HERO cap percusion Pistol

Discussion in 'The Ask the Pros & What's It Worth? Forum' started by Zane71464, Sep 6, 2009.

  1. Zane71464

    Zane71464 Well-Known Member

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    I have a (muzzel loading/ cap) pistol. The only markings on it is on the left top side of it, and it is punched into it first:
    A.S.T Co. and below that is punched:

    HERO When I bought it at a yard sale, the gentleman said it was a 32 cal. ball size. And that is all I know about it other then what some dealers have half heartedly told me. I'm going to try and post a pic with this.
    Any info on the gun would be greatly apperciated!
    Thank you.
    Ps: That is the only markings on the pistol, and I have never taken off the wooden grips because it has been what appears to have been replaced and I didnt want to mess it up trying to take them off looking for a number/markings.

    Attached Files:

  2. johnlives4christ

    johnlives4christ Former Guest

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    man thats a neat lookin lil piece. what did you give for it?
  3. Hammerslagger

    Hammerslagger New Member

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    The frame appears to be zinc alloy (aka pot metal). It may be safe to load and fire but I would not want to find out with it in my hand.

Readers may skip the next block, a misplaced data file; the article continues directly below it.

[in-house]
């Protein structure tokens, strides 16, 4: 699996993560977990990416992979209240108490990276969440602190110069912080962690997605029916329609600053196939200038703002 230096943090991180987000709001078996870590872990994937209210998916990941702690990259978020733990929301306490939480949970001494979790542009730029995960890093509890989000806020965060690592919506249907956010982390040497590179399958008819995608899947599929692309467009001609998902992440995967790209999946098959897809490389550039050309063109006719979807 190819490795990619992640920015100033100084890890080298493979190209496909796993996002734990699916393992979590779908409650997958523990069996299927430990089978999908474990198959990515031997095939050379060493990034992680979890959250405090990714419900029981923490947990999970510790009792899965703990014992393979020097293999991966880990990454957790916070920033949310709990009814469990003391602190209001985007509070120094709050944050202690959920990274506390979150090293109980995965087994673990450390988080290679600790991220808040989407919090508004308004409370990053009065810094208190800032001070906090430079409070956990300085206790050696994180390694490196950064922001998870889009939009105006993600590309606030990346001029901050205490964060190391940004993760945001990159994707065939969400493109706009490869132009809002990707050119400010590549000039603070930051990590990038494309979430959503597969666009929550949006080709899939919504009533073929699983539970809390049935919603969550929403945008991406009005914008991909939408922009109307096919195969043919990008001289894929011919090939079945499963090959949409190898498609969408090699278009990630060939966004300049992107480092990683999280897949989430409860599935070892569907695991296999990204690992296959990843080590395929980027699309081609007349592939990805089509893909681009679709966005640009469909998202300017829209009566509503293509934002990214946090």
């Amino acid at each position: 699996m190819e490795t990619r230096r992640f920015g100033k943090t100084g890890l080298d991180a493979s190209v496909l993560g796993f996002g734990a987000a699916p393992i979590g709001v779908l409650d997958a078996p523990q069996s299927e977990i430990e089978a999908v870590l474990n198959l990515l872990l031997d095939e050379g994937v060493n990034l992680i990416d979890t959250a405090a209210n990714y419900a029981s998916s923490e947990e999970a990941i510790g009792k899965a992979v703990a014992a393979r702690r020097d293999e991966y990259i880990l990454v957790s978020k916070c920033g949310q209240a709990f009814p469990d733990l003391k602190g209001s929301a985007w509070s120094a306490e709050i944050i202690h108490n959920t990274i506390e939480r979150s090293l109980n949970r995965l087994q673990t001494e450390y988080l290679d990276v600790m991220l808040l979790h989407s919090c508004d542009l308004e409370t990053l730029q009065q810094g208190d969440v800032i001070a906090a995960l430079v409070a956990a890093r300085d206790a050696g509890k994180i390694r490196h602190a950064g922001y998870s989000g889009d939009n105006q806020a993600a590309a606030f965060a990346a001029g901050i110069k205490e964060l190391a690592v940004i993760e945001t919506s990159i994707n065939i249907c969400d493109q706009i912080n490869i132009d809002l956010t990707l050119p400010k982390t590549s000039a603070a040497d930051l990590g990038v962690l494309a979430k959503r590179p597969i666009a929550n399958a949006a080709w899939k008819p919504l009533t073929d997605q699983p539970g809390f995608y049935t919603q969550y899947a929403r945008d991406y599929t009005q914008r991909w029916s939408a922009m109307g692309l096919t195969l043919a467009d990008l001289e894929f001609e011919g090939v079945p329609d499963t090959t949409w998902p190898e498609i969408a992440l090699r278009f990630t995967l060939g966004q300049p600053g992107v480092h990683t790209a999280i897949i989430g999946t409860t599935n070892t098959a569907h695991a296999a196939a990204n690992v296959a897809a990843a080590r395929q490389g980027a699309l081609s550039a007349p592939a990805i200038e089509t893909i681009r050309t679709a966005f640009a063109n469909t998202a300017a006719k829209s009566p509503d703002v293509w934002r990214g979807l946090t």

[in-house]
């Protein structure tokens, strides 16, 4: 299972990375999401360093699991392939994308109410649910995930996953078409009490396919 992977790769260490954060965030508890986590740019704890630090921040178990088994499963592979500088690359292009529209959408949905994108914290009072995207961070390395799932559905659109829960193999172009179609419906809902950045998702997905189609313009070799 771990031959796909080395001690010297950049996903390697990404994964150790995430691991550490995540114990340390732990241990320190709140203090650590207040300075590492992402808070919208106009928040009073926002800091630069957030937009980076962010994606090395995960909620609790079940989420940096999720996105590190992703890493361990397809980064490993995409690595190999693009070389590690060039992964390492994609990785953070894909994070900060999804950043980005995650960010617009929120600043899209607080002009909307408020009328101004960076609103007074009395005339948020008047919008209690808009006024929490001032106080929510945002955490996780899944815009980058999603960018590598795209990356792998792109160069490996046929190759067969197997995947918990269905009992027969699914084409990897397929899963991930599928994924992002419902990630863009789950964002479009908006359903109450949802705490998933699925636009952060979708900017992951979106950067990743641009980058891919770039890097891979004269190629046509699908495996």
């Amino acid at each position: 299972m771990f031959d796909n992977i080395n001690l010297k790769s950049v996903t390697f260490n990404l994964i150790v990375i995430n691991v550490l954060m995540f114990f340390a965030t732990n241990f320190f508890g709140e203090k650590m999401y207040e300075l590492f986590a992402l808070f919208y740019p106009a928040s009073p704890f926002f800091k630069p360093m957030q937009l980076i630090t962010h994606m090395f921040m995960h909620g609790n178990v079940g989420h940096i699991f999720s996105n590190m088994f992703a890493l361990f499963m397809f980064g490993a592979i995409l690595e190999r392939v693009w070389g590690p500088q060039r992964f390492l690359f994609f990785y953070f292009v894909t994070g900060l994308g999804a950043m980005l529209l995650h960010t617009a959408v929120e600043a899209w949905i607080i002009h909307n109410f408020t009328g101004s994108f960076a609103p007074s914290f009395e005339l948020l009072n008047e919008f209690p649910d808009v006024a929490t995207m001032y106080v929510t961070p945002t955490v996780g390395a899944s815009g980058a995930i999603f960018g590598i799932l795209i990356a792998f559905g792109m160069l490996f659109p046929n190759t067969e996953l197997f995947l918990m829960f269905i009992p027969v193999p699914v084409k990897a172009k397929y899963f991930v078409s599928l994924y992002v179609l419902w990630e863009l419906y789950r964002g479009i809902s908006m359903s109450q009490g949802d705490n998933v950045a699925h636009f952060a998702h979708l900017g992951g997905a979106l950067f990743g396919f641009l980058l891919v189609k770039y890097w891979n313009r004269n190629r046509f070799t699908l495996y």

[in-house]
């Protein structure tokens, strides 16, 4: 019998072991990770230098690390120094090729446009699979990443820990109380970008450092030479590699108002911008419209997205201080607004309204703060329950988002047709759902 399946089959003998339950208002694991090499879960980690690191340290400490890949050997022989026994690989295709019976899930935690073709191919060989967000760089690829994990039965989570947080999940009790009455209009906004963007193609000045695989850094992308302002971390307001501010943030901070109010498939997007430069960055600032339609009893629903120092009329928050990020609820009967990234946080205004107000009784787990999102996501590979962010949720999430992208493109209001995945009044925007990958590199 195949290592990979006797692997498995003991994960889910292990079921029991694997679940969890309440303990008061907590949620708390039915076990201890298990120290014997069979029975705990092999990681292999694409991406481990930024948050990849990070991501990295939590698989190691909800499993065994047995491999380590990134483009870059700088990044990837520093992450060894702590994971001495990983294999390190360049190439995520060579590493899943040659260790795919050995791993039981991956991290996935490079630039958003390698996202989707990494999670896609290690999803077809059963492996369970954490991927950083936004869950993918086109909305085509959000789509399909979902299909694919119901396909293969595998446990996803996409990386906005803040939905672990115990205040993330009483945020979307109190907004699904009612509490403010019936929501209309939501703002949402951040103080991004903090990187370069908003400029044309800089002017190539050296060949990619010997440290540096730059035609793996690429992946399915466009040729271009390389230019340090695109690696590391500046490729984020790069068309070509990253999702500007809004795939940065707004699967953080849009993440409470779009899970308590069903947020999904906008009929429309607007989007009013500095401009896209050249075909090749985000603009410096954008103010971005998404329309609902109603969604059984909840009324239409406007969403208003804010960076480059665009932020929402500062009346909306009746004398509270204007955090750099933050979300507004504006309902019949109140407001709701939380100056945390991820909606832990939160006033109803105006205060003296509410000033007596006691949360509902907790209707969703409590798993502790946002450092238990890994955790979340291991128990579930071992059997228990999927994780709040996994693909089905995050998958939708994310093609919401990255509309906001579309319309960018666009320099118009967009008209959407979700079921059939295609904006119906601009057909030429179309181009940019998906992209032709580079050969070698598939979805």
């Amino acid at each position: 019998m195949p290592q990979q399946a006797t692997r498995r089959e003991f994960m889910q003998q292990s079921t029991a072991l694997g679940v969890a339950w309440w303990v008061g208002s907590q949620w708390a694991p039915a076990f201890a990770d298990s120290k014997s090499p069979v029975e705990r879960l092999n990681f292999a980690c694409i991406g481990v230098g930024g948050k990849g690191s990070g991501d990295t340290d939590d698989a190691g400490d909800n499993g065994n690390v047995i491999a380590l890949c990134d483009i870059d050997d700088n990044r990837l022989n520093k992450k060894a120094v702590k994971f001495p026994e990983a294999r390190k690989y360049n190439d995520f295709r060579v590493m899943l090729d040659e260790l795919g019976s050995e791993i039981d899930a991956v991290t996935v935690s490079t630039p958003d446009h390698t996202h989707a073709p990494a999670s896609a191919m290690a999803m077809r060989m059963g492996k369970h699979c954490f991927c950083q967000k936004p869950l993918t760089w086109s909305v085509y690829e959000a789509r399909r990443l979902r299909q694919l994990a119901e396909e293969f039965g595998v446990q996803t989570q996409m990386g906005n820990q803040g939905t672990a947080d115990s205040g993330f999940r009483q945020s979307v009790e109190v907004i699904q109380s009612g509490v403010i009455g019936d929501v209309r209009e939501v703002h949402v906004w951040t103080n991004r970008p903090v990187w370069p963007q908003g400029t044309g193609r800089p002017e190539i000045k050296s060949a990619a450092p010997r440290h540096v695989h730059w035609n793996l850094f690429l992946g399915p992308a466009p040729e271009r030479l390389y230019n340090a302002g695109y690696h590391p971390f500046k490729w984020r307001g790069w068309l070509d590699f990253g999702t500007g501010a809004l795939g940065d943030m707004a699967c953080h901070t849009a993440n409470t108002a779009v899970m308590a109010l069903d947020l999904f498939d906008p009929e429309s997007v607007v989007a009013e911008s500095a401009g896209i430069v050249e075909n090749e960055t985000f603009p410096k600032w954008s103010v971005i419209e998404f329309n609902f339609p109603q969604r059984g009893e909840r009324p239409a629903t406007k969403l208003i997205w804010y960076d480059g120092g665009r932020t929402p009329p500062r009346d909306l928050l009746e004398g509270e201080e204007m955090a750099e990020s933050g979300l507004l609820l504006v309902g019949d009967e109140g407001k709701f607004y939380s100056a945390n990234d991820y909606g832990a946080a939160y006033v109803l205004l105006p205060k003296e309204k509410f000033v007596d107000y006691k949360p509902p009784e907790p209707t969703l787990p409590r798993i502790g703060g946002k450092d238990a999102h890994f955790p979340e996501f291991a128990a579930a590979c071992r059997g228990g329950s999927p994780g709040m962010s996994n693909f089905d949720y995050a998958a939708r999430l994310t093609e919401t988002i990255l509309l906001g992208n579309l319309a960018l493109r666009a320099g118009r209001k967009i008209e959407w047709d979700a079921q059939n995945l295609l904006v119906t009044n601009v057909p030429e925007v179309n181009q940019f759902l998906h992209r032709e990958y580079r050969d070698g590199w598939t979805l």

Take a magnifying glass and examine the barrel closely for anything like the letters "PN". If there it is an Italian post WW II repro.
  4. Alpo

    Alpo Well-Known Member

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    I find an A.S.T. Co. as American Standard Tool Company. They made revolvers in Newark NJ in the mid-late 1800s.
  5. Hammerslagger

    Hammerslagger New Member

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    Alpo has an excellent reference library and is almost always right.
  6. hrf

    hrf Well-Known Member

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    See page 131, current Flayderman's Guide: Manhattan/American Standard Hero S.S. Pistol ... .34 caliber, screw off barrel ... made ca. 1868-73 (possibly earlier) ... marked A.S.T.Co/HERO ... values Good $225, Fine $450
    Last edited: Sep 6, 2009
  7. Hammerslagger

    Hammerslagger New Member

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    Thanks to hrf. One learns something new daily.

    I am knd of surprised to see a frame that old being apparently made of high zinc content alloy.

    Perhaps Zane71464 would take a small magnet and run it over areas of the frame where there appears to be little or no steel underneath and report his findings relative to the magnet's attraction for the frame.